given great popularity to the publication of epistolary | if he had given a dinner more frequently, as his little correspondence, as practised by various great authors, cellar contained some choice old wine, of which, c: and by ourselves in the preceding chapters. Never such rare occasions, he was no niggard. Seless, a genuine correspondence of this kind (and The whole pleasure of this good old-fashioned man Heaven forbid it should be in any respect sophisti- of method, besides that which he really felt in the cated by interpolations of our own!) can seldom be discharge of his daily business, was the hope to see found io contain all in which it is necessary to in- his son Alan, the only fruit of a union which death struct the reader for his full comprehension of the early dissolved, attain what in the father's eyes was story. Also it must often happen that various prolixi- the proudest of all distinctions—the rank and fame of ties and redundancies occur in the course of an inter- a well-employed lawyer. change of letters, which must hang as a dead weight Every profession has its peculiar honours, and Mr. on the progress of the narrative. To avoid this di- Fairford's mind was constructed upon so limited and lemma, some biographers have used the letters of the exclusive a plan, that he valued nothing, save the obpersonages concerned, or liberal extracts from them, jects of ambition which his own presented. He to describe particular incidents, or express the senti- would have shuddered at Alan's acquiring the renown ments which they entertained; while they connect of a hero, and laughed with scorn at the equally barthem occasionally with such portions of narrative, as ren laurels of literature; it was by the path of the may serve to carry on the thread of the story. law alone that he was desirous to see him rise to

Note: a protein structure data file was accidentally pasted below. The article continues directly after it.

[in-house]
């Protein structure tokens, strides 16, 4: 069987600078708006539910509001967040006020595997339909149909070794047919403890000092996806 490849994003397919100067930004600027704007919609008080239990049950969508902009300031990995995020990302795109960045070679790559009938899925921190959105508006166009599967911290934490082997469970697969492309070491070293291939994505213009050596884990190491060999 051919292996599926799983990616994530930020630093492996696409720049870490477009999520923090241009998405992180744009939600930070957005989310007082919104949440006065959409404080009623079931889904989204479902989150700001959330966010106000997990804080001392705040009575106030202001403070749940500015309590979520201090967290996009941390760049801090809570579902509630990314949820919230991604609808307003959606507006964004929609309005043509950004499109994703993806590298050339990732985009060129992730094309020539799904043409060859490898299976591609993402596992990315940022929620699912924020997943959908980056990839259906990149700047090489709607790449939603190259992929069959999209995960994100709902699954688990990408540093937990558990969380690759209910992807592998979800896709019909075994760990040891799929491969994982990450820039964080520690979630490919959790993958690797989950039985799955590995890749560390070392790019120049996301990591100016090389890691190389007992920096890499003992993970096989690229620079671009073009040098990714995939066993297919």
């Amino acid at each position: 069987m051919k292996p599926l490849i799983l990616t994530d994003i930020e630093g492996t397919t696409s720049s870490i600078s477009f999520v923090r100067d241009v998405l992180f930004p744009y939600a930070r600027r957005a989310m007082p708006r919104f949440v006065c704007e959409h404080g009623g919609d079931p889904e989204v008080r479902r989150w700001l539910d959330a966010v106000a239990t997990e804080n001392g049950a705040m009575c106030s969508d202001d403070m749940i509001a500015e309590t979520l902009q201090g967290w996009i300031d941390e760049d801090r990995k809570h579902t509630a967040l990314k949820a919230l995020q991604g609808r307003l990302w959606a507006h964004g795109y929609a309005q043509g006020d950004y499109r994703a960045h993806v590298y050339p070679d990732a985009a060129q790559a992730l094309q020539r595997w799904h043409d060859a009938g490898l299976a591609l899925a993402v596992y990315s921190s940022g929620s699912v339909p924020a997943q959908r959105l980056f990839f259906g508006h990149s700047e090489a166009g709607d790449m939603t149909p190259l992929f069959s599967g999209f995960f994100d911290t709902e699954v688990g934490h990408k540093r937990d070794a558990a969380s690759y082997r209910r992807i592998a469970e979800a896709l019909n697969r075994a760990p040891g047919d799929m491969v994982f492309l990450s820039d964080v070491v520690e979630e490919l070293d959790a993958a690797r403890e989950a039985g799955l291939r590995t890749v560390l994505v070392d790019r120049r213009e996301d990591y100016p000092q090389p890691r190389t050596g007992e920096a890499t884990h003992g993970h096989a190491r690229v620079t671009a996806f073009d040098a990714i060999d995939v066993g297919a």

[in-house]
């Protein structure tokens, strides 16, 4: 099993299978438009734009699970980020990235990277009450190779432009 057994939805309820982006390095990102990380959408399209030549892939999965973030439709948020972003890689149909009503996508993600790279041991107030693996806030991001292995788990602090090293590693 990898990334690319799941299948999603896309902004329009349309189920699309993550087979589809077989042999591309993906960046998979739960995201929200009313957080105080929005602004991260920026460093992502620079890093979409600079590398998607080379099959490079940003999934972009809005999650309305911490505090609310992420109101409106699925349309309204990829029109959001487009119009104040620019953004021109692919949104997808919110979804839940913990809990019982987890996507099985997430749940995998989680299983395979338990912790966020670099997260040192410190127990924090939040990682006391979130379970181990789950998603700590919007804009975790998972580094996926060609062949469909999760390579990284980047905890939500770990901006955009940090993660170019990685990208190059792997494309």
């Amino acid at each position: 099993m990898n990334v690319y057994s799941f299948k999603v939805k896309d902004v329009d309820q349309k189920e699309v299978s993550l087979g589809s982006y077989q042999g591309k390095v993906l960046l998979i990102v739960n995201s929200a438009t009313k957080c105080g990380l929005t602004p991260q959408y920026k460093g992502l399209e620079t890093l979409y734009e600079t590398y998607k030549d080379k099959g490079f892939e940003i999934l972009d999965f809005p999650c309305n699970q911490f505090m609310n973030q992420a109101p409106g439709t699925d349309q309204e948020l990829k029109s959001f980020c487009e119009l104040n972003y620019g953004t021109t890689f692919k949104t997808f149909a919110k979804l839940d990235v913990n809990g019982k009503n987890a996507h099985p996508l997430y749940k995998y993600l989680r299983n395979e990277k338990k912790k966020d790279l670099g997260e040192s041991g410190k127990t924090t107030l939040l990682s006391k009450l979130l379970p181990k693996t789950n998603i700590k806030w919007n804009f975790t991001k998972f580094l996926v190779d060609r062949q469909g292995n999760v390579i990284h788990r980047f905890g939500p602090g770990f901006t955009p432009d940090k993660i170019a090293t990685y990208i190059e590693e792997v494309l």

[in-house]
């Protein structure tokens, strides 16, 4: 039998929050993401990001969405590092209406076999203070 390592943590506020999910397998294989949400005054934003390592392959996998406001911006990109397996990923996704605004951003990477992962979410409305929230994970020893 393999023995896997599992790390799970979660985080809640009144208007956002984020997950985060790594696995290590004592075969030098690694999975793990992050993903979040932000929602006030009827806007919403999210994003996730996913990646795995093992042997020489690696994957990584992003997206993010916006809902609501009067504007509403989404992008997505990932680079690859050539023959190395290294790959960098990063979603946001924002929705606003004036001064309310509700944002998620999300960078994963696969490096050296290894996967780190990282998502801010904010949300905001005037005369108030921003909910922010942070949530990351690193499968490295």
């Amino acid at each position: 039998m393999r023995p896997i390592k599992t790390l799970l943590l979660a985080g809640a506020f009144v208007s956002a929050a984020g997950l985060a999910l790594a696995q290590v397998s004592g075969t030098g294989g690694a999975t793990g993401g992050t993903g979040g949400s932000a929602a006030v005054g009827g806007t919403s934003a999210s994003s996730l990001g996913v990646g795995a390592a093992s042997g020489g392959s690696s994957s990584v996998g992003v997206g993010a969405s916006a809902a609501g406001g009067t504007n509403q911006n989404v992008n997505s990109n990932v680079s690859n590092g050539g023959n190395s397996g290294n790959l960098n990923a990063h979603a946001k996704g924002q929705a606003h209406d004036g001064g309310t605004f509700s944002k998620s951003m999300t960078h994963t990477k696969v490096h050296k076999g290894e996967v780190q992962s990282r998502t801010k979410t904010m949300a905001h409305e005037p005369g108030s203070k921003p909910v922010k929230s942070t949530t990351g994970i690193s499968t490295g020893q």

It is thus that the adventurous travellers, who ex- eminence, and the probabilities of success or disapplore the summit of Mont Blanc, now move on pointment were the thoughts of his father by day, and through the crumbling snow-drift so slowly, that their his dream by night. progress is almost imperceptible, and anon abridge The disposition of Alan Fairford, as well as his their journey by springing over the intervening chasms talents, were such as to encourage his father's exwhich cross their path, with the assistance of their pectations. He had acuteness of intellect, joined to pilgrim-staves. Or, to make a briefer simile, the habits of long and patient study, improved no doubt course of story-telling which we have for the present by the discipline